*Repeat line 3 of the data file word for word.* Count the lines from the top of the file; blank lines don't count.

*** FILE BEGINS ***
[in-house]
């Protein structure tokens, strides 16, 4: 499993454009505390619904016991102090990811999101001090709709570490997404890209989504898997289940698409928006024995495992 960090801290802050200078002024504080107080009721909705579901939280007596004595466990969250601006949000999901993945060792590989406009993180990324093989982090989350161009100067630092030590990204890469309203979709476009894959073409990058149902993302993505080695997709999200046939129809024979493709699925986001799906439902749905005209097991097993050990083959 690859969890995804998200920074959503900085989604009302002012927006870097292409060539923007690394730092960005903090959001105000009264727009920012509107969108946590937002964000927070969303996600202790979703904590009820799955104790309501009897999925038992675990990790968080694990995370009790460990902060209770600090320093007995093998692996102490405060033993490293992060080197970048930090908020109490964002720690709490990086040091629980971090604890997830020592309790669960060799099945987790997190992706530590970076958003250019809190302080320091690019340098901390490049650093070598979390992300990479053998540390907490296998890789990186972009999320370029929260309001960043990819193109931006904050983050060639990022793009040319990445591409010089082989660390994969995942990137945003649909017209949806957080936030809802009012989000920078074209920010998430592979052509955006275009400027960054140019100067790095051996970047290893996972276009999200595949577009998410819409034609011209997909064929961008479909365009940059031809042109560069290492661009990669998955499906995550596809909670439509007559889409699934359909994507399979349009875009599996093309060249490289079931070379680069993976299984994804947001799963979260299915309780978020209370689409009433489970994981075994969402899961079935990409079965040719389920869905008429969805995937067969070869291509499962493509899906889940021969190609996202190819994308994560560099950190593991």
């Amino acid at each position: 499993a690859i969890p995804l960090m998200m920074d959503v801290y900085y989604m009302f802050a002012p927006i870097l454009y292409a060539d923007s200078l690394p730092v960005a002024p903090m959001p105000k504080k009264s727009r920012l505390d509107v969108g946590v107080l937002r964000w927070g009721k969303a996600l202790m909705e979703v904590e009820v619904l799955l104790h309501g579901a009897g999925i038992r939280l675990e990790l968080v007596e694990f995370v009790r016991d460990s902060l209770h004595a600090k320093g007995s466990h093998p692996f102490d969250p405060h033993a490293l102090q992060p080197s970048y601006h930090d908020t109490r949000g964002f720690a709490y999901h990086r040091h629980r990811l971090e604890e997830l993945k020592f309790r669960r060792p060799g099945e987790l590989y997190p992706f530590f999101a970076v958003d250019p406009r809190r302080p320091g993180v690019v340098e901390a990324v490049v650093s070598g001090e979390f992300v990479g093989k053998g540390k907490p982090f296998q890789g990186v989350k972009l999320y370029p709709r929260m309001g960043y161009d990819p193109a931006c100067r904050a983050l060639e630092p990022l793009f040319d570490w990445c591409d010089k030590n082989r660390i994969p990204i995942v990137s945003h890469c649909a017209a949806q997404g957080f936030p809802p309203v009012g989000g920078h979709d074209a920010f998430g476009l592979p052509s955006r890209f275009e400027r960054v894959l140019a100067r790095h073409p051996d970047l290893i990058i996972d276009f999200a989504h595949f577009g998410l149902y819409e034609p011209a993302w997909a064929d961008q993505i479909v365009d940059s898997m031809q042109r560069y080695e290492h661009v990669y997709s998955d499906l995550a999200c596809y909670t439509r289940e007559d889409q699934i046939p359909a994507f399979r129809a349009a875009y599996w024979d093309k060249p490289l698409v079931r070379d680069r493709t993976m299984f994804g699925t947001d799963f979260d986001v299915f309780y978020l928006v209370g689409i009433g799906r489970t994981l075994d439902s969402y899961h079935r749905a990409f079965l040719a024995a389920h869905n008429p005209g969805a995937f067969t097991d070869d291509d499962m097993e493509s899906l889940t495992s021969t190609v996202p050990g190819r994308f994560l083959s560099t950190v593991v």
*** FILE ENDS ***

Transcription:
């Amino acid at each position: 499993a690859i969890p995804l960090m998200m920074d959503v801290y900085y989604m009302f802050a002012p927006i870097l454009y292409a060539d923007s200078l690394p730092v960005a002024p903090m959001p105000k504080k009264s727009r920012l505390d509107v969108g946590v107080l937002r964000w927070g009721k969303a996600l202790m909705e979703v904590e009820v619904l799955l104790h309501g579901a009897g999925i038992r939280l675990e990790l968080v007596e694990f995370v009790r016991d460990s902060l209770h004595a600090k320093g007995s466990h093998p692996f102490d969250p405060h033993a490293l102090q992060p080197s970048y601006h930090d908020t109490r949000g964002f720690a709490y999901h990086r040091h629980r990811l971090e604890e997830l993945k020592f309790r669960r060792p060799g099945e987790l590989y997190p992706f530590f999101a970076v958003d250019p406009r809190r302080p320091g993180v690019v340098e901390a990324v490049v650093s070598g001090e979390f992300v990479g093989k053998g540390k907490p982090f296998q890789g990186v989350k972009l999320y370029p709709r929260m309001g960043y161009d990819p193109a931006c100067r904050a983050l060639e630092p990022l793009f040319d570490w990445c591409d010089k030590n082989r660390i994969p990204i995942v990137s945003h890469c649909a017209a949806q997404g957080f936030p809802p309203v009012g989000g920078h979709d074209a920010f998430g476009l592979p052509s955006r890209f275009e400027r960054v894959l140019a100067r790095h073409p051996d970047l290893i990058i996972d276009f999200a989504h595949f577009g998410l149902y819409e034609p011209a993302w997909a064929d961008q993505i479909v365009d940059s898997m031809q042109r560069y080695e290492h661009v990669y997709s998955d499906l995550a999200c596809y909670t439509r289940e007559d889409q699934i046939p359909a994507f399979r129809a349009a875009y599996w024979d093309k060249p490289l698409v079931r070379d680069r493709t993976m299984f994804g699925t947001d799963f979260d986001v299915f309780y978020l928006v209370g689409i009433g799906r489970t994981l075994d439902s969402y899961h079935r749905a990409f079965l040719a024995a389920h869905n008429p005209g969805a995937f067969t097991d070869d291509d499962m097993e493509s899906l889940t495992s021969t190609v996202p050990g190819r994308f994560l083959s560099t950190v593991v």